South Africa’s last white president, FW de Klerk, who negotiated the end of white minority rule and a peaceful transfer of power to a black-led government, died on Thursday aged 85.
Here is a timeline of key dates in the history of apartheid white rule in South Africa:
1948: Apartheid, the Afrikaans word for separateness, was launched as a political concept by the white National Party (NP) in the run-up to the 1948 general election. It won popular support from white voters who wanted to maintain their dominance over the black majority.
1950: The government adopted key laws underpinning apartheid rule. The four main racial groups had to live in separate areas, all children had to be registered by race at birth, and sex between whites and other races was outlawed.
1960: Sixty nine unarmed black protesters were killed by police during a protest at Sharpeville in the Transvaal. In the same year the government declared the African National Congress (ANC) and the hardline Pan-Africanist Congress illegal.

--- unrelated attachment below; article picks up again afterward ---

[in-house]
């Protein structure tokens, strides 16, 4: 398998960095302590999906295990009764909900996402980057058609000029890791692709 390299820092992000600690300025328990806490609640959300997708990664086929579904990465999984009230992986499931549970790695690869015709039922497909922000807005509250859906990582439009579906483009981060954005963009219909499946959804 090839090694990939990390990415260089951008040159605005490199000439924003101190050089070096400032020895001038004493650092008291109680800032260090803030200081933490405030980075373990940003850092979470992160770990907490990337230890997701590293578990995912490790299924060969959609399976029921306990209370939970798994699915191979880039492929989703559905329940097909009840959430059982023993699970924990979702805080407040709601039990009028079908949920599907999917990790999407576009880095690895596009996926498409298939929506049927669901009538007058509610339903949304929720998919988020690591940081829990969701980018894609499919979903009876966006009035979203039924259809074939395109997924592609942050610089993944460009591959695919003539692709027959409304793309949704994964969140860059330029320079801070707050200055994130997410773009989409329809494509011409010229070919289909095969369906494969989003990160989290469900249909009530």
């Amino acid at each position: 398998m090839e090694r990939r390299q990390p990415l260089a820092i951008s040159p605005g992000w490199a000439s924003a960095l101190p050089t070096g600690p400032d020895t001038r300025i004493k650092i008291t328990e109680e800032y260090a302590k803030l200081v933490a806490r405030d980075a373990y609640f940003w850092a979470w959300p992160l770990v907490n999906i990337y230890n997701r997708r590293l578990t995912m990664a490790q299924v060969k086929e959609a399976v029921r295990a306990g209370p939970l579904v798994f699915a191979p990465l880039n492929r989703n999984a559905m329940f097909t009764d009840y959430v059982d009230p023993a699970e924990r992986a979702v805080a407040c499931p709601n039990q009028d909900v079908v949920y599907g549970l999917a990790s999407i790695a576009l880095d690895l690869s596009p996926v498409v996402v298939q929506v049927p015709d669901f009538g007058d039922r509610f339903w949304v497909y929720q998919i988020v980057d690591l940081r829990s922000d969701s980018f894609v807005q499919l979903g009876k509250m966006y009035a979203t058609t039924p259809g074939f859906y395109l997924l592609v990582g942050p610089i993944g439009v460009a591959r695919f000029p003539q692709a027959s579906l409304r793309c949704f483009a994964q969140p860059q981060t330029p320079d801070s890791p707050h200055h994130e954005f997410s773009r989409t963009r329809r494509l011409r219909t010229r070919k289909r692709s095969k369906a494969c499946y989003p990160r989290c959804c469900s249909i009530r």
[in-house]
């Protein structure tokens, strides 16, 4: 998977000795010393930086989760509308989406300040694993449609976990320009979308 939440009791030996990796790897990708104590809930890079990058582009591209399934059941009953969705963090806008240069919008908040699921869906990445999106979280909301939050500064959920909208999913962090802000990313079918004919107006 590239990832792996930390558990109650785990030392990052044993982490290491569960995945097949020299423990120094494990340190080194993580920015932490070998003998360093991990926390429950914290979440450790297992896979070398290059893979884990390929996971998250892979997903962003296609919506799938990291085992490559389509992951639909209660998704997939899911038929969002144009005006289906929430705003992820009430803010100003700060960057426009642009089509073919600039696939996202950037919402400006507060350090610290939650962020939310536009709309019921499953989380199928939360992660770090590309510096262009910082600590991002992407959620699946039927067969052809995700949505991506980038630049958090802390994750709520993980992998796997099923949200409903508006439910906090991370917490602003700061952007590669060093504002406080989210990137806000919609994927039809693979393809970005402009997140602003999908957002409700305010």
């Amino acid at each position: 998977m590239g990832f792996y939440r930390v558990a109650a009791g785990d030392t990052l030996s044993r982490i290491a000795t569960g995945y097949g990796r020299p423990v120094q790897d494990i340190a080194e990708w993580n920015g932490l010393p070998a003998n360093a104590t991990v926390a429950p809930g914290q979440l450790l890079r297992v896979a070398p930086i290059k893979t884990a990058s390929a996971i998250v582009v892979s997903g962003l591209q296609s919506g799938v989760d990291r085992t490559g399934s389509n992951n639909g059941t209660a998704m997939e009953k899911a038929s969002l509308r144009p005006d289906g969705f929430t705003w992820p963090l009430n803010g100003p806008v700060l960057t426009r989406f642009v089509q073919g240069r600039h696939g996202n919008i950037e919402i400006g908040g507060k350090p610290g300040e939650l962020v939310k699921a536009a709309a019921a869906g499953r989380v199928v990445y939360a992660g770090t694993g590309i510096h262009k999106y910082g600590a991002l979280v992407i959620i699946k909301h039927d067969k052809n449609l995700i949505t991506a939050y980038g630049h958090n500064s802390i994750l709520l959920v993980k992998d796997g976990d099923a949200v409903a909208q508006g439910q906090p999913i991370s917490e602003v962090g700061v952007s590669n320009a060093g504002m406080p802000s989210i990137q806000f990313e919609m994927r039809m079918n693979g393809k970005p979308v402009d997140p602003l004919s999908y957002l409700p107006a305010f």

1961: South Africa became a republic and left the Commonwealth. The ANC, then operating underground, launched a guerrilla campaign.
1984: President PW Botha cautiously moved to dismantle some apartheid laws, and announced the repeal of the ban on sex and marriage between whites and other races, following nationwide anti-apartheid rioting in townships.
1989: FW de Klerk replaced Botha as president.
1990: About 30 banned groups, including the ANC, were legalised. Nelson Mandela released from prison.
1991: Apartheid laws and racist restrictions were repealed and power-sharing talks started between the state and 16 anti-apartheid groups.
1993: De Klerk apologised for apartheid for the first time, and said he deeply regretted the loss of freedom and dignity inflicted on black people. In the same year Mandela and de Klerk were awarded the Nobel Peace Prize.
1994: South Africa held its first all-race election. The ANC won by a landslide and Mandela was inaugurated as the country’s first Black president.– Reuters